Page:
• Attribute tags? – Gumbo Jun 9 '14 at 16:33
  • So, does that mean the XSS prevention using output encoding will not work if a user input is directly used as a part of an HTML attribute? – Rahil Arora Jun 9 '14 at 16:37
  • @RahilArora - XSS prevention will prevent you from escaping out of the attribute tag. E.g., if you had <img src="{{ somevar }}"> you wouldn't be able to escape to get to <img src="#" onload="alert('XSS')">. The problem in this case is inserting untrusted input into the middle of a JS function in an HTML attribute. – dr jimbob Jun 9 '14 at 16:43
  • Ok. But we encode something so that the browser cannot execute that particular code, right? Then why is still executing the part which is encoding? – Rahil Arora Jun 9 '14 at 17:15
  • 2
    @RahilArora The output is escaped to be in HTML context, not in JavaScript context. To use that value in javascript, the quotes should be replaced with \', not HTML entities. – David Jun 9 '14 at 17:25
1

I see why the XSS worked! One of the section in the OWASP XSS cheat sheet says:

HTML entity encoding is okay for untrusted data that you put in the body of the HTML document, such as inside a tag. It even sort of works for untrusted data that goes into attributes, particularly if you're religious about using quotes around your attributes. But HTML entity encoding doesn't work if you're putting untrusted data inside a tag anywhere, or an event handler attribute like onmouseover, or inside CSS, or in a URL. So even if you use an HTML entity encoding method everywhere, you are still most likely vulnerable to XSS. You MUST use the escape syntax for the part of the HTML document you're putting untrusted data into. That's what the rules below are all about.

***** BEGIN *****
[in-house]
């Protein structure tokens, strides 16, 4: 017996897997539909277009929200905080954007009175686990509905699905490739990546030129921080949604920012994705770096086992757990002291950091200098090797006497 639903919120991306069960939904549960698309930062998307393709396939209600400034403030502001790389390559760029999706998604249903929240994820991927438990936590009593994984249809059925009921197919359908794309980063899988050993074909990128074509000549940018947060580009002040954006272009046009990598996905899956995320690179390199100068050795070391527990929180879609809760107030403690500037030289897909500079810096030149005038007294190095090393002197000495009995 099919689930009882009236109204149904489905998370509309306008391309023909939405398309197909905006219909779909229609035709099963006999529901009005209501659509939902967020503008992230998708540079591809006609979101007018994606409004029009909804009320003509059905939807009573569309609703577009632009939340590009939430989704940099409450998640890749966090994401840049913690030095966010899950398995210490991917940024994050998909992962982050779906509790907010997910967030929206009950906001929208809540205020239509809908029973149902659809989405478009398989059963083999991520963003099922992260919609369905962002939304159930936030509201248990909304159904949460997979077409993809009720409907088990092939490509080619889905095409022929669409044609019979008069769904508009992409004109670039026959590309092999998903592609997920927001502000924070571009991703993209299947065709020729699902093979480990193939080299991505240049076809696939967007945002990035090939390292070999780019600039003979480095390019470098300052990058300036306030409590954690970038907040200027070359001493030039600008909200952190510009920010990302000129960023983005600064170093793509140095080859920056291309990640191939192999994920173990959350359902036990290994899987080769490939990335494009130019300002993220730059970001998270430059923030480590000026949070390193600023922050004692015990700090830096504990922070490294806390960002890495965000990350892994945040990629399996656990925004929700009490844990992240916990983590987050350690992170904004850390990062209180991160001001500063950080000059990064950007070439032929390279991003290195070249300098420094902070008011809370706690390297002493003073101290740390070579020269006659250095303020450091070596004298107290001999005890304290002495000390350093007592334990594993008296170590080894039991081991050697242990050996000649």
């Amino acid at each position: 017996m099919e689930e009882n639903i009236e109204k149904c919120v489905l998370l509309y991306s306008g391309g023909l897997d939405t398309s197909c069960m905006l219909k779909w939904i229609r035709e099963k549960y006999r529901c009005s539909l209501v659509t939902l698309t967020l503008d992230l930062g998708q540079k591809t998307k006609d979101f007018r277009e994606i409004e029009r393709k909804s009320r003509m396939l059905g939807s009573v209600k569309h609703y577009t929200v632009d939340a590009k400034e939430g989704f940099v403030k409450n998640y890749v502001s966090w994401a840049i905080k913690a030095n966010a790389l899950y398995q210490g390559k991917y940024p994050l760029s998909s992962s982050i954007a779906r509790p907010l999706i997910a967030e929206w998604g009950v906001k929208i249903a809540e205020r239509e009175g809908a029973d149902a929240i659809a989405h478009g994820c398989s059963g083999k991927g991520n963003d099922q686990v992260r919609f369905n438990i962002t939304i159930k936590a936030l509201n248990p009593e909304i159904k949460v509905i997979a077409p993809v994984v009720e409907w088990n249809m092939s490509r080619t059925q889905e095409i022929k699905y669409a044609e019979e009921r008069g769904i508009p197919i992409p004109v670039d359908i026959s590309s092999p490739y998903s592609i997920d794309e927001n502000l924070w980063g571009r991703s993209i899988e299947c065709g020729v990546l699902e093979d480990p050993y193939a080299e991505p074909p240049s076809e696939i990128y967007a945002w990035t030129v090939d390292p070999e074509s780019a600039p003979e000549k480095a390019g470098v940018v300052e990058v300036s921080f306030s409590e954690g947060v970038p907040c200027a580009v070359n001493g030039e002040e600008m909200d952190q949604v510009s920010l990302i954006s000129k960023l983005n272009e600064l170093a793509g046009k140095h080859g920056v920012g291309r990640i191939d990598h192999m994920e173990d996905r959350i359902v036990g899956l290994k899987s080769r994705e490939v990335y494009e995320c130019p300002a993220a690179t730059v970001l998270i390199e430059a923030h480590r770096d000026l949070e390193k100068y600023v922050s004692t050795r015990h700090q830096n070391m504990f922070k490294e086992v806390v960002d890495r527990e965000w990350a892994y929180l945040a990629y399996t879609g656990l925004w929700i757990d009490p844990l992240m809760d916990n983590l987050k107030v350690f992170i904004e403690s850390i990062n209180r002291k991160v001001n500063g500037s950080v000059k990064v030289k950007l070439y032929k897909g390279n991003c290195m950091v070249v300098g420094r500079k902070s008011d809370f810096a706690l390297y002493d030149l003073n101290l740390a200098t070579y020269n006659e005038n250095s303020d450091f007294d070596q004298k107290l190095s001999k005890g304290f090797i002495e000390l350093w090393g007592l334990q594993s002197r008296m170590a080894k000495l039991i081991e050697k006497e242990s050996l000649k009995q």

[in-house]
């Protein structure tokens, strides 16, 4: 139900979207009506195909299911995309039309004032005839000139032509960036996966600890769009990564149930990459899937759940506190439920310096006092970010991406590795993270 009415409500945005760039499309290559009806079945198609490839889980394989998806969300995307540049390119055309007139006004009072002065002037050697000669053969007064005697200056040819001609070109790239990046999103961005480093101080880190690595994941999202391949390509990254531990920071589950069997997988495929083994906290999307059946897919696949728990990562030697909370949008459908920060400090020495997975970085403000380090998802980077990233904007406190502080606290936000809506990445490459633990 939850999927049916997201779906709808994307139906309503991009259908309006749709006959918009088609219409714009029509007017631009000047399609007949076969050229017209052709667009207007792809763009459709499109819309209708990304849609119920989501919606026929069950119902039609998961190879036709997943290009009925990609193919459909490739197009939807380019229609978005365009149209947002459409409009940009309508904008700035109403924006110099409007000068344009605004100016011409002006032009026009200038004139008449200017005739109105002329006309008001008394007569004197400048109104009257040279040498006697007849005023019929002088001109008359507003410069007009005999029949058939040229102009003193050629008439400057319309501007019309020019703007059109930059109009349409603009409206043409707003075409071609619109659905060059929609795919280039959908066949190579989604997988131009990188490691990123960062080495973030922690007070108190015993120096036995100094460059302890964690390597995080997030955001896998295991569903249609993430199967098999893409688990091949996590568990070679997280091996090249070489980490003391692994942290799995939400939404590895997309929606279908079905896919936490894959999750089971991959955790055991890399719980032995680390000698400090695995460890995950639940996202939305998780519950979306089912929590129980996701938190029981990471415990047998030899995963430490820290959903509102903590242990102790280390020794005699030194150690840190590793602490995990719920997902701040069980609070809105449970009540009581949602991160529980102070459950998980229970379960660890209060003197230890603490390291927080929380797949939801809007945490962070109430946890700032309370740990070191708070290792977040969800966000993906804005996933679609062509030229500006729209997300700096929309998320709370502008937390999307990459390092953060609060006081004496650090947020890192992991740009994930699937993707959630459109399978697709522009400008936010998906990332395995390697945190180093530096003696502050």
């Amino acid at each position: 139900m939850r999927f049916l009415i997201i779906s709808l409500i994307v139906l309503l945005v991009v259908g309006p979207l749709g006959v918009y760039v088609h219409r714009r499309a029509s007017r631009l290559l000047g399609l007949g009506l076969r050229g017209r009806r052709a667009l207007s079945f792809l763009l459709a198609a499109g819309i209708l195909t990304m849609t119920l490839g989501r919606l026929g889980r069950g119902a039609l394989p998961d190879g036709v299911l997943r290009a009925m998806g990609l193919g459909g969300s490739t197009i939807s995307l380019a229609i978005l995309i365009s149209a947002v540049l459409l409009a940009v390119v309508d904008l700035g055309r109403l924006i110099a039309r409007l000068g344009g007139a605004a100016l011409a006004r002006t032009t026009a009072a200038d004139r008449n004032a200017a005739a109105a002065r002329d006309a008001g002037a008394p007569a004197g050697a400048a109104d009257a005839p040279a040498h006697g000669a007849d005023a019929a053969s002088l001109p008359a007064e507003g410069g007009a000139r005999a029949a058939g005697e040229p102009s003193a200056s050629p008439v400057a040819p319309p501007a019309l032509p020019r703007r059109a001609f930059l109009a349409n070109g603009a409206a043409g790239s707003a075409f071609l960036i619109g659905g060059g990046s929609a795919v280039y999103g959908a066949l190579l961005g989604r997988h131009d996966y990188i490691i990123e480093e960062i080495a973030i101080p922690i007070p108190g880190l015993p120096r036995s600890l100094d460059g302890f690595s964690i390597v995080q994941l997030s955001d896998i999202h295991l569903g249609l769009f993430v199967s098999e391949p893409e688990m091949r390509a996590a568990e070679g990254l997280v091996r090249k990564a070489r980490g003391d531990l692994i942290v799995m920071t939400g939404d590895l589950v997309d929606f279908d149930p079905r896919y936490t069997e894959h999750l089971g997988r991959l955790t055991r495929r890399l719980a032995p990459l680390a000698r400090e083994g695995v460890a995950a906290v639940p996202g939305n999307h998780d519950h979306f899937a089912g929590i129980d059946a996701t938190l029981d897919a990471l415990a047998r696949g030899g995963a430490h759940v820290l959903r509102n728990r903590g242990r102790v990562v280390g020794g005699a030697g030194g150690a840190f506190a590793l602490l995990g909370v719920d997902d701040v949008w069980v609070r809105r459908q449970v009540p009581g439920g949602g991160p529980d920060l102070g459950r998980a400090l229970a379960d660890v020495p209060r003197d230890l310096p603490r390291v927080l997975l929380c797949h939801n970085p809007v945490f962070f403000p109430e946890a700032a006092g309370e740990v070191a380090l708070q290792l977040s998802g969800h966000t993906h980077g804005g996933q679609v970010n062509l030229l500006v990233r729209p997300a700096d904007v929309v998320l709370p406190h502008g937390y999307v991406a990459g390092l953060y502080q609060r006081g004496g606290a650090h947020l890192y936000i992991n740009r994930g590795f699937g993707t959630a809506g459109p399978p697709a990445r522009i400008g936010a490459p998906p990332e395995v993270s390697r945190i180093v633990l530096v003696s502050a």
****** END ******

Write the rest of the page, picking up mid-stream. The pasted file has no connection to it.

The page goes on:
In this case, the user input is being fed into an event handler, which will treat it as a JS instead of HTML. And, the input is being escaped in HTML context (not in JS context). Therefore, JS will treat startTimer('3&#39;) || alert(&#39;1'); as startTimer('') || alert('1'); and will simply run this script.

PS: JS escaping might have prevented the attack.

0

Your alert is executing right in the onload because alert cant be a parameter value. Like this it gets executed instantly.

  • But it can reach the method as a param string and become a part of the statement in the method. Like: seconds = parseInt('3') || alert('1') || 3 – Rahil Arora Jun 9 '14 at 15:48